News 2021

Top-ranked IRC Postgraduate Researcher Awarded 2021 ‘Medal of Excellence’

3 Dec 2021
L-R: Connor McCabe, Trinity College Dublin; Michelle O’Driscoll, University College Cork; Dr. Sara Delmedico, University College Dublin; Dr. Marco Timpanella, University College Dublin.

Michelle O'Driscoll, a first year PhD student in the Schools of Chemistry and Pharmacy under the supervision of Dr. Tim O'Sullivan, has been awarded the Jane Grimson Medal of Excellence for being the top ranked STEM (Science, Technology, Engineering and Mathematics) applicant in the IRC GOIPG (Government of Ireland Postgraduate) scheme this year.

Every year, in addition to the Researcher of the Year awards, the Irish Research Council presents ‘Medals of Excellence’ to four early-career researchers.

Each of the ‘Medals of Excellence’ have been named after previous Chairs of the Irish Research Council and recognise excellence in the 2021 postgraduate and postdoctoral funding calls run by the Council in science, technology, engineering, and mathematics (STEM) and the arts, humanities and social sciences (AHSS).

Here are this year’s 2021 medal-winners:

Connor McCabe, Trinity College Dublin, was awarded the ‘Eda Sagarra Medal of Excellence’ for being the top-ranked postgraduate researcher in the AHSS category. Mr McCabe’s research focuses on the relationships between intonation, speech rhythm, and word stress.

Commenting on what attracted him to his areas of specialism, Connor said: “What attracted me to phonetics during my early studies in general linguistics was its data-driven character. At the end of the day, there’s always something hard to fall back on and report, even if it doesn’t necessarily match your hypotheses or theories: physical data in the form of, e.g., the acoustic speech signal or articulatory measurements. I’m motivated by the requirement to evaluate theoretical claims experimentally, instrumentally, and systematically about language. For Irish in particular – in all its forms – there’s still so much work to be done in terms of verifying descriptions, studying changes in progress, and testing the limits of previous work, which leaves a range of exciting opportunities before the researcher.”

Michelle O’Driscoll, University College Cork, was awarded the ‘Jane Grimson Medal of Excellence’ for being the top-ranked postgraduate researcher in the STEM category. The objective of Ms. O’Driscoll’s research is to tackle antimicrobial resistance by interfering with bacterial communication.

When asked about what motivates her to work in this area, Michelle said: “Although people are understandably concerned about Covid-19, there is another major threat on the horizon. Bacteria which are resistant to antibiotics currently result in 33,000 deaths per annum in Europe alone. By 2050, 10 million people are expected to die each year as a result of antimicrobial resistance related infections. Antimicrobial resistance is estimated to cost Europeans an estimated €1.5 billion annually in healthcare expenses and productivity losses. Our healthcare systems are highly dependent on antibiotics, so these figures are worrying. They emphasise to me how new strategies are urgently required to deal with this growing crisis. I am taking on the challenge of discovering new solutions to antimicrobial resistance for sick patients, enabling them to live healthy and fulfilling lives.”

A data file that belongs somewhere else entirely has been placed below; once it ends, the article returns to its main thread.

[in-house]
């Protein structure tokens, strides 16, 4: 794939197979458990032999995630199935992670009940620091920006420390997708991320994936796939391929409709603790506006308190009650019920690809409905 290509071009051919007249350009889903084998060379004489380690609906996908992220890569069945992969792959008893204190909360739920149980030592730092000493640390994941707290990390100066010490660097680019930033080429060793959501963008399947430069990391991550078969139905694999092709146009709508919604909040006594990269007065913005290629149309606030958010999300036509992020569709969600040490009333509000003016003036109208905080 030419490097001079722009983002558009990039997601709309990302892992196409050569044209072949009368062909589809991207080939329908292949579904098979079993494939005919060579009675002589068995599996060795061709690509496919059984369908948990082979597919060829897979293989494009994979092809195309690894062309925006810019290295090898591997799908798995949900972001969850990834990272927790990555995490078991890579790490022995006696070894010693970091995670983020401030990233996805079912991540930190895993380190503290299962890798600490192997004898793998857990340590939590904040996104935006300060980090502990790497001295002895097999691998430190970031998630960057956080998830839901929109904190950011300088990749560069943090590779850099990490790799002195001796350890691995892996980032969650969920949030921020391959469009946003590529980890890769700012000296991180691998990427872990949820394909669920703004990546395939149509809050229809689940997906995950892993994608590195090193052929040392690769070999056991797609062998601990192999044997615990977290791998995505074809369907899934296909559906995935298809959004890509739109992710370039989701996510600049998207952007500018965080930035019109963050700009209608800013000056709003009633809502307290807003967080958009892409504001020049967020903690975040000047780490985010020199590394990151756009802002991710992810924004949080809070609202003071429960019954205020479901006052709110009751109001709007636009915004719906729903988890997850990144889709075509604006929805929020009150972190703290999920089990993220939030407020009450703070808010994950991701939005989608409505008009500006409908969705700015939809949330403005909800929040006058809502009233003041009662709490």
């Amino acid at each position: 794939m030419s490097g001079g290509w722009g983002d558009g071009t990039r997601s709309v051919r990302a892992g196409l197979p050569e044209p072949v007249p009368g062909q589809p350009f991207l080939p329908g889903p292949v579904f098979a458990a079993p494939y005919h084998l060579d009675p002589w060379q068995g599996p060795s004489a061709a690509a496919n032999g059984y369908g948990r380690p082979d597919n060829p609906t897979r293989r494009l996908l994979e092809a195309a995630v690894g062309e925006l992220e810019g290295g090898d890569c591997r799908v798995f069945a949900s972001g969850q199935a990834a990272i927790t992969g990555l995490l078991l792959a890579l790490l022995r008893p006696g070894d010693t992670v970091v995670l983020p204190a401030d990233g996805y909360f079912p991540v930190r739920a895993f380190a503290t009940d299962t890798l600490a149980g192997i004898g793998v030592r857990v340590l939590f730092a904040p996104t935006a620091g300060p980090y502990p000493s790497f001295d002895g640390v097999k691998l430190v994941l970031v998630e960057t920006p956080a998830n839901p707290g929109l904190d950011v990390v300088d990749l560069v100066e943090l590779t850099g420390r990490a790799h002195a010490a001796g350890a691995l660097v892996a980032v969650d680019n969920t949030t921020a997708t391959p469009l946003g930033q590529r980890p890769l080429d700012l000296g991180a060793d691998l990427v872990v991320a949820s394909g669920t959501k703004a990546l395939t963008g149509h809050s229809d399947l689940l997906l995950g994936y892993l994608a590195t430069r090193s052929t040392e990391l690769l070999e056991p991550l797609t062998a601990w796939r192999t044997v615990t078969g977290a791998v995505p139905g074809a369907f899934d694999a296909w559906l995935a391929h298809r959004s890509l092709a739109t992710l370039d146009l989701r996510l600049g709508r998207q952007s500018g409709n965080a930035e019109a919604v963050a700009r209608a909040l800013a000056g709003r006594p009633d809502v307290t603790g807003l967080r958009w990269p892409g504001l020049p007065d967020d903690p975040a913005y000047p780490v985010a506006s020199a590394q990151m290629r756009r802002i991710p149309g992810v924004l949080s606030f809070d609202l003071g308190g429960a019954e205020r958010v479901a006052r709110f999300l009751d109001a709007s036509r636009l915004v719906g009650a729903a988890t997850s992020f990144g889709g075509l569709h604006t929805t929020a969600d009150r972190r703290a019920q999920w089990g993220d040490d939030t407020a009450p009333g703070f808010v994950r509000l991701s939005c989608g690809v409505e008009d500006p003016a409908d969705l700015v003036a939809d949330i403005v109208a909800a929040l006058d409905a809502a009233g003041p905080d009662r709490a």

Dr. Sara Delmedico, University College Dublin, was awarded the ‘Maurice J Bric Medal of Excellence’ for being the top-ranked postdoctoral researcher in the AHSS category. Dr. Delmedico’s research examines a history of violence against women in Italy between 1861 and 1930, through a social, cultural, and legal context.

Commenting on her work, Dr. Delmedico said: “The still shocking frequency of violent crimes against women, not only in Italy but worldwide, and the persistence of comparable rhetorical descriptions in today’s press makes this project very timely, giving it a strong ethical value. This investigation into the past is also an investigation into the present through the promotion of a better understanding of centuries-old prejudices on women. Indeed, this study is also crucial beyond academia: paying attention to the use of words and to explicit and implicit stereotypes in everyday life will help with implementing best practices and avoiding biases, and will therefore improve working environments and society.”

Dr. Marco Timpanella, University College Dublin was awarded the ‘Thomas Mitchell Medal of Excellence’ for being the top-ranked postdoctoral researcher in the STEM category. Dr. Timpanella’s research investigates the foundation of the theory of algebraic curves.

Commenting on what drives him to work in this area, Dr. Timpanella said: “My passion for numbers and logical reasoning has shown itself ever since I was little. A simple thing like the computation of a square root by hand, looked like magic. Growing up, I learned that there is no space for speculation in mathematics, that everything has a reason and can be explained in a precise, clear, and unambiguous way. During my studies I have always had a predilection for pure mathematics and its beauty, rather than for the (many) real-life applications of mathematics. As Bertrand Russell wrote: “Mathematics, rightly viewed, possesses not only truth, but supreme beauty”.

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